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To the Doctors Who Favored Science Over Humanity When Delivering Our Son's Down Syndrome Diagnosis

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It all begins exactly the same, and I’m not sure whether that makes me want to laugh or to gnash my teeth to cracking point. To snicker or curse, thrust a finger in the air with vigor or shake my head in disbelief.

All. Exactly. The. Same.

It’s that magic two lines on a plastic stick, or (hey! better!) real words like “three weeks.” And it’s then that you know. You know there is someone growing in there. It is precisely the same bliss, an identical uplift, an equivalent joy — when you are about to burst from every pore with every imaginable emotion at once. You are about to become a parent! You’re having a baby!

The very same.

That someone in there, for the most part, he grows the same. He affects you the same as any other. You wake up one day and feel so knackered you cannot see straight. You cannot eat anything that doesn’t contain ginger, or peanut butter, or chili sauce or jellybeans or whatever your slowly bloating stomach demands. Your nose becomes bionic. Your muscles pudding. You find yourself walking to the tube after work with your eyes closed, shuffling down the side of the road to the station, visionless because you know the route and you know the number of steps and you know that once you finally get to that platform you can pretty much fall straight into a seat, whack on your headphones and keep those eyes closed still for a solid hour. If you sleep, you’re magically out cold until the stop right before yours — it seems the mommy intuition begins at the same time as well. Because precisely at your very own stop, like magic, you awaken but still only partially, because you cannot function properly — there is a new life in there, for whom your body weakens because you must sacrifice your entire strength for “it” to become “him.”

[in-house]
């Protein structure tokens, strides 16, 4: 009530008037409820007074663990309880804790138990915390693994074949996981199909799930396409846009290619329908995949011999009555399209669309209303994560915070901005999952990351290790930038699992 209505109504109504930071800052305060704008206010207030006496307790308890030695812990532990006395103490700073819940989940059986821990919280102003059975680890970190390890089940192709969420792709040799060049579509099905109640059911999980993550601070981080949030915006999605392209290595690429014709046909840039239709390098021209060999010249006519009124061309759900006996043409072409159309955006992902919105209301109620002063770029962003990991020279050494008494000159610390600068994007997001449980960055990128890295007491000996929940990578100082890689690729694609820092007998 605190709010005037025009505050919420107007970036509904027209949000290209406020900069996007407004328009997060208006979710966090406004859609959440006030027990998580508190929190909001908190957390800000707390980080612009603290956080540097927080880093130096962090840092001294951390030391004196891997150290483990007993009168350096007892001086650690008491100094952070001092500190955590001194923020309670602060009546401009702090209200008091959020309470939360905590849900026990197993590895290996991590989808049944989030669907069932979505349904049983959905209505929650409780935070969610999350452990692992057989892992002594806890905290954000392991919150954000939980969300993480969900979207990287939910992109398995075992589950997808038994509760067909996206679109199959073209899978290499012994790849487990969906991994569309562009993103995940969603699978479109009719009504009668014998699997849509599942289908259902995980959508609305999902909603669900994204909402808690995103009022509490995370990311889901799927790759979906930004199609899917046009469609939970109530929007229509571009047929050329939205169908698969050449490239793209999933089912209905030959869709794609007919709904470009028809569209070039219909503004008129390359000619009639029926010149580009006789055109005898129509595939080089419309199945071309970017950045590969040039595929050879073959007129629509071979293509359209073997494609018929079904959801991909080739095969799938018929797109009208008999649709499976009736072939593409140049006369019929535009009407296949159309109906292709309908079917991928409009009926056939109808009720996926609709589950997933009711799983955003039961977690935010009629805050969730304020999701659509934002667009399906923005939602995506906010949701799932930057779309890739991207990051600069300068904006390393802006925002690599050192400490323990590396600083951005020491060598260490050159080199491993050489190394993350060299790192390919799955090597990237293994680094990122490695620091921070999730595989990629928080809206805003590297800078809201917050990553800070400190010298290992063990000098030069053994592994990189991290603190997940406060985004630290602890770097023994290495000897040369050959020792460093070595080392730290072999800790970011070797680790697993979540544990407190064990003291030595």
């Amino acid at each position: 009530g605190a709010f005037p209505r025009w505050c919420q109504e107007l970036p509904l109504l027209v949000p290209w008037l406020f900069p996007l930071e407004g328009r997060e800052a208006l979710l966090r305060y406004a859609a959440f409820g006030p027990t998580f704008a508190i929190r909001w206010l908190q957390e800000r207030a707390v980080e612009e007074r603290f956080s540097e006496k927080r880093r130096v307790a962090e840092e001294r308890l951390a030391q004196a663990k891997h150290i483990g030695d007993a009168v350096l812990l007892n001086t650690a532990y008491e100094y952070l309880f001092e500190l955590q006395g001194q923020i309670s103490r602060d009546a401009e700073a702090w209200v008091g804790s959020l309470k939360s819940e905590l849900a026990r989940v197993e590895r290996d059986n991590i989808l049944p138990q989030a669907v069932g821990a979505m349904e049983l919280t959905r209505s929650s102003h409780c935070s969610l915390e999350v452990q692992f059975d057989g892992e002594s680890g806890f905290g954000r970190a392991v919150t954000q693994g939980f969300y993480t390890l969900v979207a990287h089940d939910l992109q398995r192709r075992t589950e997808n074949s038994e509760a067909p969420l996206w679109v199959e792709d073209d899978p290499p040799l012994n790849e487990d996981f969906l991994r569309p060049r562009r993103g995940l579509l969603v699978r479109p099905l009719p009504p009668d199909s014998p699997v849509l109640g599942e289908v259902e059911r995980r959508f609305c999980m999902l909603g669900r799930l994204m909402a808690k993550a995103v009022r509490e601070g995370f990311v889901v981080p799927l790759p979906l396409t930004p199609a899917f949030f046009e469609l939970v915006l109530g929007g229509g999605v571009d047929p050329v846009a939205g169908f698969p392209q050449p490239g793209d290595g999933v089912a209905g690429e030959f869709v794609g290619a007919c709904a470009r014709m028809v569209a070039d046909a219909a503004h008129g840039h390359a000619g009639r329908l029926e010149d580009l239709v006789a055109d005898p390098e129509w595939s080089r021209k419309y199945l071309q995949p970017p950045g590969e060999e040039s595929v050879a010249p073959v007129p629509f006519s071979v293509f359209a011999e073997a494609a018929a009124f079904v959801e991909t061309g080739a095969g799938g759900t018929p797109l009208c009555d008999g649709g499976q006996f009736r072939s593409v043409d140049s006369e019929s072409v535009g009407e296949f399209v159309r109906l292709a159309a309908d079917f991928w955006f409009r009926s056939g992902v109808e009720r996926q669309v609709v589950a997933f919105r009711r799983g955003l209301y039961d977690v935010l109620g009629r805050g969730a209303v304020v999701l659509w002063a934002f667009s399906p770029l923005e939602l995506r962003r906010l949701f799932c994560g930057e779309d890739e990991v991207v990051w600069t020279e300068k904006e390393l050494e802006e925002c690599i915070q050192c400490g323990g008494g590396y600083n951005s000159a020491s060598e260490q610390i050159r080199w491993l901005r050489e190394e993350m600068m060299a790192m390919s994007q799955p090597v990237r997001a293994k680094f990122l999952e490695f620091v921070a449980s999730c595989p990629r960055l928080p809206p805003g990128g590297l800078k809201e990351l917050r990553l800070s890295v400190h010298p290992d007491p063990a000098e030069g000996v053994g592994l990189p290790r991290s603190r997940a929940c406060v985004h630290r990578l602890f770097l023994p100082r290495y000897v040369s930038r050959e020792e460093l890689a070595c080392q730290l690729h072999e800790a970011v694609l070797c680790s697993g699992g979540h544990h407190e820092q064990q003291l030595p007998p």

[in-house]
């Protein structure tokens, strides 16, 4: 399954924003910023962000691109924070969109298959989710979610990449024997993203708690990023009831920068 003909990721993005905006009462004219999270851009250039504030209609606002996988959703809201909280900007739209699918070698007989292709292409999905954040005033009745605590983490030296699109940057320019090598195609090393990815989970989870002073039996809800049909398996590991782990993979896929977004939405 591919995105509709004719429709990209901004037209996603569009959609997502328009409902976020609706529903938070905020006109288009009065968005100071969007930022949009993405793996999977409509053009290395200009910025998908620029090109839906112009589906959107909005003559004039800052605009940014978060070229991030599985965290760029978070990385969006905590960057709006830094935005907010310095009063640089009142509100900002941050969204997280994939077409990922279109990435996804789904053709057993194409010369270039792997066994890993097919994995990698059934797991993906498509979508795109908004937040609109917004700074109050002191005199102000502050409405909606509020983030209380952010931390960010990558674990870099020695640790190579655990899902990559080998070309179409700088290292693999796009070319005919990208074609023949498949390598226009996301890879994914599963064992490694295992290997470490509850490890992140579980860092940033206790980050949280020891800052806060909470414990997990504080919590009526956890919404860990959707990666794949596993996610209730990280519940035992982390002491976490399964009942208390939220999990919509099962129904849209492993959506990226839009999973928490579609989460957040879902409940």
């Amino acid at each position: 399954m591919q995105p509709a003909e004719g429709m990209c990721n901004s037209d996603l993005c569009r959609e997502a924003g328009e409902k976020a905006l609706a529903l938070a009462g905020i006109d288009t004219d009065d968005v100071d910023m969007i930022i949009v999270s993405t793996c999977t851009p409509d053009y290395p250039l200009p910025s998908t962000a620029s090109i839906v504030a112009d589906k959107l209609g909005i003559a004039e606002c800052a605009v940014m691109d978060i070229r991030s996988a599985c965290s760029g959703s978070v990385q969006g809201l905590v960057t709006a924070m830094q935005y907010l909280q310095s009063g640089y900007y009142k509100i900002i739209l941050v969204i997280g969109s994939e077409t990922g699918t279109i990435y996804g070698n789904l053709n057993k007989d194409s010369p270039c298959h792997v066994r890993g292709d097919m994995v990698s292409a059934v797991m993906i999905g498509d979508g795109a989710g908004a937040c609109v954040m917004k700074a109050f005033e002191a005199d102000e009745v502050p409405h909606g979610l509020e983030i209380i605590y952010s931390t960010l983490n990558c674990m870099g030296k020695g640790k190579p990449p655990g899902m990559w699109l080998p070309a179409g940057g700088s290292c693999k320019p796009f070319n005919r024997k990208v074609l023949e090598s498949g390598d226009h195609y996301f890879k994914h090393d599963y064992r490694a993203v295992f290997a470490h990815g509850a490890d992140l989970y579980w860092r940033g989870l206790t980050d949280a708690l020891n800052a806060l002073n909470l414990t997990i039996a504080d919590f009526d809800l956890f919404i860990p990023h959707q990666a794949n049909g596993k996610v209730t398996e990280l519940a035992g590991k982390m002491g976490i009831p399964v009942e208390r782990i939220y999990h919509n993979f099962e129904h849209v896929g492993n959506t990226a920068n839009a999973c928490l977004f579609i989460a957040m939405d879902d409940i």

The same.

The first few months of this whose-body-is-this-because-I-cannot-possibly-be-this-knackered gig and one day you wake up and lo and behold you find you’re feeling better until you actually try on your jeans. Then you feel like utter crap. You won’t be able to wear them again until much later, so get shopping and you’ll feel even better. Everyone does. I promise.

But really the main reason you feel good is because you’re not in those early days anymore; you’re in a place where “new baby” is no longer settling in and sucking every last ounce of strength from you, because you have hereafter made an unspoken mutual agreement. This one says, “hey kid, I will love you and nurture you and cherish you and treasure you until both our dying days, so ease up already, hey?” And you already “get” him, because he is your son. Already your son. That love, too, is the same.

Precisely the same.

Then you go on vacation — that last one before he formally comes into life, because you know there will soon be a time when your adventurous his’n’hers explorations are no more, that you are now three-to-be and when you have a kid to look after, your time will never again be your own. And you will have to baby-proof everything. Right down to the rental car. Bungee jumping and hang gliding are to stay on the bucket list. Hell, you even feel a bit soggy on the Roger Rabbit ride in Disneyland. You’re pregnant. It’s the same.